Gelatin makes marshmallows chewy by forming a tangled 3-D network of polymer chains.  Once gelatin is dissolved in warm water (dubbed the “blooming stage”), it forms a dispersion, which results in a cross-linking of its helix-shaped chains.  The linkages in the gelatin protein network, called “junction zones” trap air in the marshmallow mixture and immobilize the water molecules in the network . The result? The famously spongy structure of marshmallows! [1]  This is why the omission of gelatin from a homemade marshmallow recipe will result in marshmallow crème, since there is no gelatin network to trap the water and air bubbles.

And for the gelatin-averse, worry not! There are indeed many hydrocolloid alternatives to gelatin. However, since gelatin has so many different functions (gelling agent, emulsifier, stabilizer, thickener, etc.), its alternatives are not universal. Rather, substitutes are specific to each specific food application. In our case, some have suggested pectin – a polysaccharide from the cell walls of plants – as the ideal replacement for gelatin in marshmallows [1].

Agar agar is a commonly used vegetarian alternative for jellies.  Photo Credit: I Believe I Can Fry (johnnystiletto/Flickr)

Agar agar is a commonly used vegetarian alternative for jellies.
Photo Credit: I Believe I Can Fry (johnnystiletto/Flickr)

Pectin, carrageenan (a polysaccharide from red seaweeds), or combinations of both can replicate the elastic texture and intense flavor release that gelatin provides for marshmallows. However, since the melting points of both pectin and carrageenan are not the same as the melting point of gelatin – which, as you recall, is slightly below body temperature, marshmallows made with pectin or carrageenan don’t have the quite the same “melt-in-your-mouth” sensation. [1]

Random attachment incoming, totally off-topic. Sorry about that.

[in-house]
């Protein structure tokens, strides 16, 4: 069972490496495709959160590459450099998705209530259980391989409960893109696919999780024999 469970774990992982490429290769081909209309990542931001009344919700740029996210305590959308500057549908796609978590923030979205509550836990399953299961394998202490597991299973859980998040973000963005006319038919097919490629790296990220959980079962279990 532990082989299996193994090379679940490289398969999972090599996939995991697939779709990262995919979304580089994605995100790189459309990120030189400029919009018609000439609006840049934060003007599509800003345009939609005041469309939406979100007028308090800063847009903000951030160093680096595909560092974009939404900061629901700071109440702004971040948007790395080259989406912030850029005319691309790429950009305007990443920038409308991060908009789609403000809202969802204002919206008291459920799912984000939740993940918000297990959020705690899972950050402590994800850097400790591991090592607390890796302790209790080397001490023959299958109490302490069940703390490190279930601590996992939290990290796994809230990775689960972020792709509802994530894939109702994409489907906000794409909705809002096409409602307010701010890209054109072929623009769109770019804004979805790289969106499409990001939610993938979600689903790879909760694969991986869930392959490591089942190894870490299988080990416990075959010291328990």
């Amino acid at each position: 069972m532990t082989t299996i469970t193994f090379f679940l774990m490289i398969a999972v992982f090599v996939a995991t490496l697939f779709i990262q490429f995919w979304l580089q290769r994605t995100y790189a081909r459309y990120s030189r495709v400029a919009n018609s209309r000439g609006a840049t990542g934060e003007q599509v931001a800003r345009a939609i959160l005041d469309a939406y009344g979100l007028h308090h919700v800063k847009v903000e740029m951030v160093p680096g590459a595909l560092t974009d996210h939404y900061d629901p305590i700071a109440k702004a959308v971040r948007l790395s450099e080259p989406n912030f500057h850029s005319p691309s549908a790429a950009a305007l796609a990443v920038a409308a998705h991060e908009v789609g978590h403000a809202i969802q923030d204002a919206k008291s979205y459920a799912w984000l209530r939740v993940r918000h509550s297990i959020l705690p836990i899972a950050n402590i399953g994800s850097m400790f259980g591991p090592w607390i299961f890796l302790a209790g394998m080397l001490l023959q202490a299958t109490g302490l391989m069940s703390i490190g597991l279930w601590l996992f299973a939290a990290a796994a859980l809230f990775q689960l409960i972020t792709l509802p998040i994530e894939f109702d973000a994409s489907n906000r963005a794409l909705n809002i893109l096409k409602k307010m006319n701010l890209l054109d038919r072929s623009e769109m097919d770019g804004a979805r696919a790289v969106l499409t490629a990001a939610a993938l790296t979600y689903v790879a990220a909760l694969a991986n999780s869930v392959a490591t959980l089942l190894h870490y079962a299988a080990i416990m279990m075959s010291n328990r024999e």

* Note: Carrageenan gels are unique in that their melting temperature can be modified, depending on the solution concentration of the carrageenan and the presence of cations, so the melting temperature ranges from 40°C (104°F) and 70°C (158°F).

* Note: Carrageenan gels are unique in that their melting temperature can be modified, depending on the solution concentration of the carrageenan and the presence of cations, so its melting temperature ranges from 40°C (104°F) and 70°C (158°F).

As you can see, none of the gelatin alternatives have the appropriate melting temperatures to replicate gelatin’s melt-in-your-mouth sensation. However, this does prove advantageous in the fact that they can last longer on hot days or in hot, tropical climates and they do not require refrigeration to set.

No matter what you prefer for as a hydrocolloid, pillowy marshmallows can made with the same basic recipe: